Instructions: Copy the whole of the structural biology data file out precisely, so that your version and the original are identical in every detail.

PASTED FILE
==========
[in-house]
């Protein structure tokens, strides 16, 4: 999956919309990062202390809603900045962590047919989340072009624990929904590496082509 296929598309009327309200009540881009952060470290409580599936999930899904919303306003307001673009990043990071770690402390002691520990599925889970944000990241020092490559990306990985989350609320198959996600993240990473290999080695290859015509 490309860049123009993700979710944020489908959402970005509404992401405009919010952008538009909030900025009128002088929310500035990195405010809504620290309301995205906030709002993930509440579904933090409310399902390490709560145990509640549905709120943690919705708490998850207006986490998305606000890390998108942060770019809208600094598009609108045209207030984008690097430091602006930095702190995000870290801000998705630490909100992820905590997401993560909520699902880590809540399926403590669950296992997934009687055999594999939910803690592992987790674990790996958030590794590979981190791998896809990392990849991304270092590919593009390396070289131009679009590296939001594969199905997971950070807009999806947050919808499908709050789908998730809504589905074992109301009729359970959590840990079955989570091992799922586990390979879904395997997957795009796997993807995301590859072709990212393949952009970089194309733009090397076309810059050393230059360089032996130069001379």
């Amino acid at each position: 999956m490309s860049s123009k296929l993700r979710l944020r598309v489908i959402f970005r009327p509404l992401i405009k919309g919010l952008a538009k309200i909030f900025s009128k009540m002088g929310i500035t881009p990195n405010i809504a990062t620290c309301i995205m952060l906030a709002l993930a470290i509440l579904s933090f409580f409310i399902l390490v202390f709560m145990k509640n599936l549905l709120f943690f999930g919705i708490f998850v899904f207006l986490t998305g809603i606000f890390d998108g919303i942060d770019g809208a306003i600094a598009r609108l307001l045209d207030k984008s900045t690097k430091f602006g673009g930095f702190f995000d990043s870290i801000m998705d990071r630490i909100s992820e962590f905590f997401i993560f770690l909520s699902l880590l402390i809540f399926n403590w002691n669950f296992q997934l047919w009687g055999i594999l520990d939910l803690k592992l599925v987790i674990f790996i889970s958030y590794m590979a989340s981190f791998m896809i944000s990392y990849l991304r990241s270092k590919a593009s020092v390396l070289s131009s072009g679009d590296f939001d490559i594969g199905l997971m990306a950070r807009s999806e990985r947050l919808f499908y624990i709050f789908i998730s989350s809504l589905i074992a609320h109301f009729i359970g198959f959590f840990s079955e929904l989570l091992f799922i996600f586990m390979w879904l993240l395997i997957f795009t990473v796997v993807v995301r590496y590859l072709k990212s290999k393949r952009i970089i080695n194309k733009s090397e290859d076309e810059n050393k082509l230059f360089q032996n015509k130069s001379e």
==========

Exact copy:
[in-house]
């Protein structure tokens, strides 16, 4: 999956919309990062202390809603900045962590047919989340072009624990929904590496082509 296929598309009327309200009540881009952060470290409580599936999930899904919303306003307001673009990043990071770690402390002691520990599925889970944000990241020092490559990306990985989350609320198959996600993240990473290999080695290859015509 490309860049123009993700979710944020489908959402970005509404992401405009919010952008538009909030900025009128002088929310500035990195405010809504620290309301995205906030709002993930509440579904933090409310399902390490709560145990509640549905709120943690919705708490998850207006986490998305606000890390998108942060770019809208600094598009609108045209207030984008690097430091602006930095702190995000870290801000998705630490909100992820905590997401993560909520699902880590809540399926403590669950296992997934009687055999594999939910803690592992987790674990790996958030590794590979981190791998896809990392990849991304270092590919593009390396070289131009679009590296939001594969199905997971950070807009999806947050919808499908709050789908998730809504589905074992109301009729359970959590840990079955989570091992799922586990390979879904395997997957795009796997993807995301590859072709990212393949952009970089194309733009090397076309810059050393230059360089032996130069001379």
């Amino acid at each position: 999956m490309s860049s123009k296929l993700r979710l944020r598309v489908i959402f970005r009327p509404l992401i405009k919309g919010l952008a538009k309200i909030f900025s009128k009540m002088g929310i500035t881009p990195n405010i809504a990062t620290c309301i995205m952060l906030a709002l993930a470290i509440l579904s933090f409580f409310i399902l390490v202390f709560m145990k509640n599936l549905l709120f943690f999930g919705i708490f998850v899904f207006l986490t998305g809603i606000f890390d998108g919303i942060d770019g809208a306003i600094a598009r609108l307001l045209d207030k984008s900045t690097k430091f602006g673009g930095f702190f995000d990043s870290i801000m998705d990071r630490i909100s992820e962590f905590f997401i993560f770690l909520s699902l880590l402390i809540f399926n403590w002691n669950f296992q997934l047919w009687g055999i594999l520990d939910l803690k592992l599925v987790i674990f790996i889970s958030y590794m590979a989340s981190f791998m896809i944000s990392y990849l991304r990241s270092k590919a593009s020092v390396l070289s131009s072009g679009d590296f939001d490559i594969g199905l997971m990306a950070r807009s999806e990985r947050l919808f499908y624990i709050f789908i998730s989350s809504l589905i074992a609320h109301f009729i359970g198959f959590f840990s079955e929904l989570l091992f799922i996600f586990m390979w879904l993240l395997i997957f795009t990473v796997v993807v995301r590496y590859l072709k990212s290999k393949r952009i970089i080695n194309k733009s090397e290859d076309e810059n050393k082509l230059f360089q032996n015509k130069s001379e």